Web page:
5 stars, fantasy

Transforation (Rai-Kirah #1)

Title: Transformation
Author: Carol Berg
Series: Rai-Kirah #1

Seyonne is a man waiting to die. He has been a slave for sixteen years, almost half his life, and has lost everything of meaning to him: his dignity, the people and homeland he loves, and the Warden’s power he used to defend an unsuspecting world from the ravages of demons. Seyonne has made peace with his fate. With strict self-discipline he forces himself to exist only in the present moment and to avoid the pain of hope or caring about anyone. But from the moment he is sold to the arrogant, careless Prince Aleksander, the heir to the Derzhi Empire, Seyonne’s uneasy peace begins to crumble. And when he discovers a demon lurking in the Derzhi court, he must find hope and strength in a most unlikely place…

Rating5star

No, my lord. It is your heart. Difficult as it may be to comprehend, there is a possibility you may have one.
Look at that blurb. And then at that cover. I know how this looks but this isn’t a highly problematic gay romance. It is a beautiful story but also one that’s probably not for everybody.
Slavery in fantasy-stories isn’t unusual but most books shy away from really touching the topic. It mostly happens far away to Other People. If it happens to our protagonists he either remained strong and resistant and honourable through the worst abuse or has the great luck to meet the one Nice Guy master who does not abuse the human being he owns for fun (even though everybody else in the story does).
Transformation doesn’t go that way. The first few chapters are not easy to read because some horrible things are done to Seyonne. (It’s not needlessly graphic but also doesn’t leave any doubts about how bad it is). And Aleksander does some of these horrible things. He’s a spoiled brat with a frightening amount of power who has never thought about the consequences of his actions.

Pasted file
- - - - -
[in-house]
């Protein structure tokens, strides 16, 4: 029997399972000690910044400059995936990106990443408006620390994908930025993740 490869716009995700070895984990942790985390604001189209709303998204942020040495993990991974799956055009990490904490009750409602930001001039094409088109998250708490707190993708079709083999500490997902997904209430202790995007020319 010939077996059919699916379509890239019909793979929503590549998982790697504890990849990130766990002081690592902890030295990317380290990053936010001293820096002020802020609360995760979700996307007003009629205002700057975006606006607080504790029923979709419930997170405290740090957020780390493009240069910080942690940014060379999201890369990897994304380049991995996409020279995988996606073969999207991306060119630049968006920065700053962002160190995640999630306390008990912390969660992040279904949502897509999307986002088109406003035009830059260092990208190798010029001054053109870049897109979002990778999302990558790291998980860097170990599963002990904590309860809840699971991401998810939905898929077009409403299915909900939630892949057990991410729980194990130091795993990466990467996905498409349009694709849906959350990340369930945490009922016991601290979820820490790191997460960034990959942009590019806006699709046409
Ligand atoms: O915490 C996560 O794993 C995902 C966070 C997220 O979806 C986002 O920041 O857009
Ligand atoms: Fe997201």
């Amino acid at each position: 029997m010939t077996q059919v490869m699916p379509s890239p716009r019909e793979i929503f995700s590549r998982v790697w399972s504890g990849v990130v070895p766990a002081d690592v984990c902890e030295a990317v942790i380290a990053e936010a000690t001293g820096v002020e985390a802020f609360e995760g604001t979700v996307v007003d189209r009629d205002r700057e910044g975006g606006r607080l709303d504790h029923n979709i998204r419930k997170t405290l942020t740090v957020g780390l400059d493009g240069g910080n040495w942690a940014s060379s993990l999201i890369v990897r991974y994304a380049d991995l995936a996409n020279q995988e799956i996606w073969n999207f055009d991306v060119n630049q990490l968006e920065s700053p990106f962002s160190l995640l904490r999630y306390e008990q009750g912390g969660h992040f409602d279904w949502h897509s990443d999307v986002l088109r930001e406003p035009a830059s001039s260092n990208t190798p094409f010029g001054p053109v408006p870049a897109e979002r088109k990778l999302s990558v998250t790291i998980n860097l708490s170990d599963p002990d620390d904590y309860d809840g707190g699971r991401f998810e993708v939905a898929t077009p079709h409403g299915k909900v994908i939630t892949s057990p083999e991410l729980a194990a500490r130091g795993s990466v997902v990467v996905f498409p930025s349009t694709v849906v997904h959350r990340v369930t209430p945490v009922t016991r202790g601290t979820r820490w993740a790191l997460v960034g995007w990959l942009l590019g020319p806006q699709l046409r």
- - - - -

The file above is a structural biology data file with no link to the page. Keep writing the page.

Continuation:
He gets better.
And I’m buying his redemption arc. There is no long and meaningful conversation between him and Seyonne where he explains how sorry he is and how he realizes how horrible he’s been. There are only two or three short scenes where he says things that make it clear that his views have changed drastically. He also does a lot of things to make up for his behavior. (Yes, I know that threatening to kill people if Seyonne gets hurt is not a sensible or healthy thing to do but it is very delightful. And it’s not the only thing he does).
So yes, for me his ark worked but I wouldn’t be surprised if there are people who see him at the beginning and don’t want to see anything more of him.
And since that book is about Aleksander, Seyonne and how they and their relationship changes over the course of it, you will only enjoy it if you buy the redemption. Sure, it’s a fantasy novel where the protagonists fight demons but that part is so closely linked to the characters that you will not enjoy it if you don’t like them.